Help understanding scala conventional indentation

I don’t really understand the conventional indentation of highly composed functional code written with c/java syntax, i.e., with “.” “{}” “,” and infix operators etc… Can someone suggest how I might intent the following if the local function count1 were inlined?

  def foo(strs: List[String], rdd: RDD[W]): List[(String, Int)] = {
    def count1 (str:String,w:W):Int = {
      if ( containsLang(w,str)) {1}
      else                     {0}
    rdd.flatMap(w => => (str,count1(str,w)))).reduceByKey(_+_).collect.toList.sortWith((p1,p2)=> p1._2 > p2._2)

There’s no consensus about formatting but I would probably do it something like this. The initial flatMap with the nested map can be rewritten as a for-comprehension which is how I usually prefer it. You can inline count1 as-is if you like but I wouldn’t bother.

def foo(strs: List[String], rdd: RDD[W]): List[(String, Int)] = {
  def count1(str: String, w: W): Int =
    if (containsLang(w, str)) 1 else 0

  val ps: RDD[(String, Int)] =
    for {
      w   <- rdd
      str <- strs
    } yield (str, count1(str, w))

  ps.reduceByKey(_ + _)
    .sortWith { case ((_, a), (_, b)) => a > b }

1 Like

What tpolcat said but a bit more explicitly, vertical whitespace is your friend. I’ll nestle simple vals/vars up against the top but if there’s a def or something like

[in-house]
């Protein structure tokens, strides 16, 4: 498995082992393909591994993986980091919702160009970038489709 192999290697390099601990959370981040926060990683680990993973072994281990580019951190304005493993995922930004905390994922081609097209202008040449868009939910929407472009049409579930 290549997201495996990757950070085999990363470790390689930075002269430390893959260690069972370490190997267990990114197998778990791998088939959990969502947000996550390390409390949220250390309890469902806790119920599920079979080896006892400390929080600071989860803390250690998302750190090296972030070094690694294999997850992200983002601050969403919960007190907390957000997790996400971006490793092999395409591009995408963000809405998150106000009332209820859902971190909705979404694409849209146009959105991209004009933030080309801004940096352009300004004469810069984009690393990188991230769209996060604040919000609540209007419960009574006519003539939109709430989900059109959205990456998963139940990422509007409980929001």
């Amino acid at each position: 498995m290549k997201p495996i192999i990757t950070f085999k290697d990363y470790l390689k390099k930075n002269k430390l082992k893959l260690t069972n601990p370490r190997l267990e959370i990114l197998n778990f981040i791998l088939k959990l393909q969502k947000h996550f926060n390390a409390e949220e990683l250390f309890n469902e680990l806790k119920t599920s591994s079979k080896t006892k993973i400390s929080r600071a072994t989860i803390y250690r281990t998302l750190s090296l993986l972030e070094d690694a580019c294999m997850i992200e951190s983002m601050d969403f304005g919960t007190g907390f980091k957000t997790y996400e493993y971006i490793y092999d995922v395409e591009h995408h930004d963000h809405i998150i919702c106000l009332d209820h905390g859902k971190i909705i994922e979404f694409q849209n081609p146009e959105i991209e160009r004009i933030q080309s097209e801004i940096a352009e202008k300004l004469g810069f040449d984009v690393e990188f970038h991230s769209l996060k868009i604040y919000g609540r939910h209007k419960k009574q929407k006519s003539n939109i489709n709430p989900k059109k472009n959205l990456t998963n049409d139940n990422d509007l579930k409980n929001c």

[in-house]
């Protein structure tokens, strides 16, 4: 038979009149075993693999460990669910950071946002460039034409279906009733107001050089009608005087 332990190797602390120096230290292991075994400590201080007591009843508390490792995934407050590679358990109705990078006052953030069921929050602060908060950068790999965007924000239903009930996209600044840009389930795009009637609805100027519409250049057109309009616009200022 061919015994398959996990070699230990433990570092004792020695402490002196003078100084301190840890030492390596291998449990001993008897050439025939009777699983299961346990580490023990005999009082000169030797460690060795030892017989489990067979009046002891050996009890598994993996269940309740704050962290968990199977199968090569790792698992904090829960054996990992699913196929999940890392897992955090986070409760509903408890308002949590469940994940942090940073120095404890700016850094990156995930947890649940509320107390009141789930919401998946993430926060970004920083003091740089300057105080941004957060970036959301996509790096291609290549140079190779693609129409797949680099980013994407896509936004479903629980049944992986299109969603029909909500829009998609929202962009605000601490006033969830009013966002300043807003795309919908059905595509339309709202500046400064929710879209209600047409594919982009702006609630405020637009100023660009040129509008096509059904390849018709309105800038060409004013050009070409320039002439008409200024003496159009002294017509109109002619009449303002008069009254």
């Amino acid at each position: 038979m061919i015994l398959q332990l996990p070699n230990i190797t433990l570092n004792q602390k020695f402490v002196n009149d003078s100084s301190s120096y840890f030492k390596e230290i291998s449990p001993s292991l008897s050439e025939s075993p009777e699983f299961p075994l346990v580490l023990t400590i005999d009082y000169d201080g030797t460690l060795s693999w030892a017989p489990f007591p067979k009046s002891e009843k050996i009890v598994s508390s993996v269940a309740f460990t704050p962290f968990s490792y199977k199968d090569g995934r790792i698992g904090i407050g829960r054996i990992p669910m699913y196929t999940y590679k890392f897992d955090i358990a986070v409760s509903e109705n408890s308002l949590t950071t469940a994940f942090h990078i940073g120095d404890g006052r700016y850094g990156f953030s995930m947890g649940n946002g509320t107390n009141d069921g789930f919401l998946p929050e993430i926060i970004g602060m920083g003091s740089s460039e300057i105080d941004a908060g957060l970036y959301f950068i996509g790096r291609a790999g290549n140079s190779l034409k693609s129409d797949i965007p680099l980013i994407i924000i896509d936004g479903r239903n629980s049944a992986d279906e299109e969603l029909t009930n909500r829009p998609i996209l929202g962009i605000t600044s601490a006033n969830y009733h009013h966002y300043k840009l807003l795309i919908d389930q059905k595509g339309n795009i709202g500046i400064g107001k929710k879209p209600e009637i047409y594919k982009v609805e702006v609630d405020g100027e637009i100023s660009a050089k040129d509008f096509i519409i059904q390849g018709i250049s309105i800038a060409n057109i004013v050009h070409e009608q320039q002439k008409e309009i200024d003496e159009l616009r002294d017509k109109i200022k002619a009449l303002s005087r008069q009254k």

def foo(): Unit = {

  val thing = {
    val t = init()

  // rest of code

then throwing in a blank line helps keep clutter down.

There is no definitive standard. The pattern I use has elements that are found very broadly, but people differ on some of the details (e.g. do dots trail or lead, do you use braces, where do you put a leading parenthesis, etc.).

I would write it like this:

def foo(strs: List[String], rdd: RDD[W]): List[(String, Int)] =
    flatMap(w => => (str, if (containsLang(w, str)) 1 else 0))).
    reduceByKey(_ + _).
    sortWith(_._2 > _._2)

But let’s suppose we want not to wrap at 80 columns but to try to keep it to under 30 columns. Now we have a lot more wrapping to do. And, to be honest, this looks awful–but that is the result of the ridiculous 30 column restriction, not because the nesting is unclear. (Moral: don’t limit your line lengths to something unreasonably short, especially when there’s a lot of nesting!)

def foo(
  strs: List[String],
  rdd: RDD[W]
): List[(String, Int)] = {
  // Braces for clarity!
    flatMap{ w =>{ str =>
          if (
              w, str
          ) 1
          else 0
    reduceByKey(_ + _).
    sortWith{ (p1, p2) =>
      p1._2 > p2._2

This is pretty silly, but you see the pattern. Basically, you repeatedly apply the following transformation: => quux)
bippy(a, b, c){ baz =>

until things are shallow enough for your tastes.